Four people died when the Metro-North train derailed while speeding through a sharp curve.
The Metro-North engineer in Sunday's deadly crash may suffer from a sleep disorder that caused him to zone out right before the train derailed.
William Rockefeller, 46, will undergo an overnight sleep evaluation to determine if he has sleep apnea, The New York Daily News has reported.
Sleep apnea is a condition that disrupts sleep. Breathing pauses or becomes shallow, causing sufferers to have a poor night's sleep and become tired during the day.
Rockefeller is currently on unpaid leave following the Bronx crash that left four passengers dead and more than 70 others injured.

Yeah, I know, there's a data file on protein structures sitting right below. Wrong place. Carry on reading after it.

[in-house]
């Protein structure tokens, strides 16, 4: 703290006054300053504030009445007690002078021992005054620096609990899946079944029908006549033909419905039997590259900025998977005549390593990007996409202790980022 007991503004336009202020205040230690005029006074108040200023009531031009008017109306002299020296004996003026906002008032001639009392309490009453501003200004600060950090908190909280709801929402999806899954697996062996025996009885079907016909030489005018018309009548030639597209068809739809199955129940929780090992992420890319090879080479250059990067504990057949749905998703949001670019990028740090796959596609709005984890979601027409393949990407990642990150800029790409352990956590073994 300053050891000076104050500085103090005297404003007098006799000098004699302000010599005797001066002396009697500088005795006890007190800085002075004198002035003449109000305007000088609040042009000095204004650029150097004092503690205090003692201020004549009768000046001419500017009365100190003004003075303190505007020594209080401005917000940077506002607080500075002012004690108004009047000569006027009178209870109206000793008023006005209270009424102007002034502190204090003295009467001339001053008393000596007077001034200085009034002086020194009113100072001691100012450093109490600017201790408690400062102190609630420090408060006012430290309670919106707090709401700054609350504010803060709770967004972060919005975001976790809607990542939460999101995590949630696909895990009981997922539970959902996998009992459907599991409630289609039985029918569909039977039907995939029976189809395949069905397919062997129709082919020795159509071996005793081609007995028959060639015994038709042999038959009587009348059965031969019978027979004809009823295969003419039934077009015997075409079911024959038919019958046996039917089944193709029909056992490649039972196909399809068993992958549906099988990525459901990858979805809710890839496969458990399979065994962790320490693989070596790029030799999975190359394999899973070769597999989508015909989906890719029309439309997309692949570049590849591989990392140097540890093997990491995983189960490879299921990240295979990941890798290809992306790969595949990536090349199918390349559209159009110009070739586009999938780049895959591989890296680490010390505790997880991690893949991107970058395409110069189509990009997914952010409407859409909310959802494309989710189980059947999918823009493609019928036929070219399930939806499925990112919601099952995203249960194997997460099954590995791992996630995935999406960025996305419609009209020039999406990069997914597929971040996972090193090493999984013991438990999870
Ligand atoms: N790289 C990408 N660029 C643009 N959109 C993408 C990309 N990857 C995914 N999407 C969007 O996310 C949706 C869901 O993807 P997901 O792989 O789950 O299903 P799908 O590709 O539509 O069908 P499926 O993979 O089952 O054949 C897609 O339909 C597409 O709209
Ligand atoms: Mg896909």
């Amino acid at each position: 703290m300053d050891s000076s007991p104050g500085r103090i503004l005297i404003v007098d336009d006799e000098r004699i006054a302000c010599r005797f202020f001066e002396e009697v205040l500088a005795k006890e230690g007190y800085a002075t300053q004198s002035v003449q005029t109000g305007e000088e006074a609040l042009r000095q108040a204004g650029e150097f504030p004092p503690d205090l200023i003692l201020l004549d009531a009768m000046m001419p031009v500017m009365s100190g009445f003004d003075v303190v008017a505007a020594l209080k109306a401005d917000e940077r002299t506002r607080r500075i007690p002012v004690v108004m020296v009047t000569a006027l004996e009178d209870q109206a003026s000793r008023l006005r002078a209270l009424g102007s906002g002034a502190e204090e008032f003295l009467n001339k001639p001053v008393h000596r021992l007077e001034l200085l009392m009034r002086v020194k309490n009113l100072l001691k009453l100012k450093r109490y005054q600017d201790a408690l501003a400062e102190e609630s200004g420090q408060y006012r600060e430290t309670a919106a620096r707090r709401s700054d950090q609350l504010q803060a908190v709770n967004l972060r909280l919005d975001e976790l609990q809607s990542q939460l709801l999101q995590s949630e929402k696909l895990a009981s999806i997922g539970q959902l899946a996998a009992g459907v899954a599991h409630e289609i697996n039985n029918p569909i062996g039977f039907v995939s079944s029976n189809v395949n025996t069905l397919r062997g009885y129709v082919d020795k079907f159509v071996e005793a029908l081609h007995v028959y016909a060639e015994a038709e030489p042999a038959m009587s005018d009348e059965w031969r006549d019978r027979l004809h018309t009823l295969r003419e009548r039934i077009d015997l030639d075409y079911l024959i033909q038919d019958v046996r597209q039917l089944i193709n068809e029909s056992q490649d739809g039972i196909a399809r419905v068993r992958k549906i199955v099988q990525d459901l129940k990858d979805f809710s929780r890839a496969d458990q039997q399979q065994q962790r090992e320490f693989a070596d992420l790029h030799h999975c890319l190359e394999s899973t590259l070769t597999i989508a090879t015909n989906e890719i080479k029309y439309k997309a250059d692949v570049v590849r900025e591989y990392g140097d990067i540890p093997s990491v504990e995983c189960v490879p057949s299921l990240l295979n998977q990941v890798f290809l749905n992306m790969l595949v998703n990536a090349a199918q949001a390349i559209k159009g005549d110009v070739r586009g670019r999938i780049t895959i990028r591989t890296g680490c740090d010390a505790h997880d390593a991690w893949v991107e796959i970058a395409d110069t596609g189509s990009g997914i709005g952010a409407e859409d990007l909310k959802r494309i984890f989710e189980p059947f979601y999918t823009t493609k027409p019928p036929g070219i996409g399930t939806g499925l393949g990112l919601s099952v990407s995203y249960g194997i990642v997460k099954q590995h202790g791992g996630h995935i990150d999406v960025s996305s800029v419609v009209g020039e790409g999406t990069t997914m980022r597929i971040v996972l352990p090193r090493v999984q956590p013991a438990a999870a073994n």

The seven-car train was traveling at 82 miles per hour, nearly three times the 30-mph speed limit for the area of curved track where it crashed.
Rockefeller told investigators that he had somehow slipped into a daze. He eventually snapped out of it and applied the brakes, but it was too late to prevent the derailment.
Sources said earlier this week that he most likely experienced highway hypnosis, a condition where a person can drive a long distance with little or no recollection of the trip.
According to a source familiar with the railroad's operations, the train was equipped with an alert system that goes off when it senses that the engineer is idle, but it was not installed in the car from which Rockefeller was controlling the train.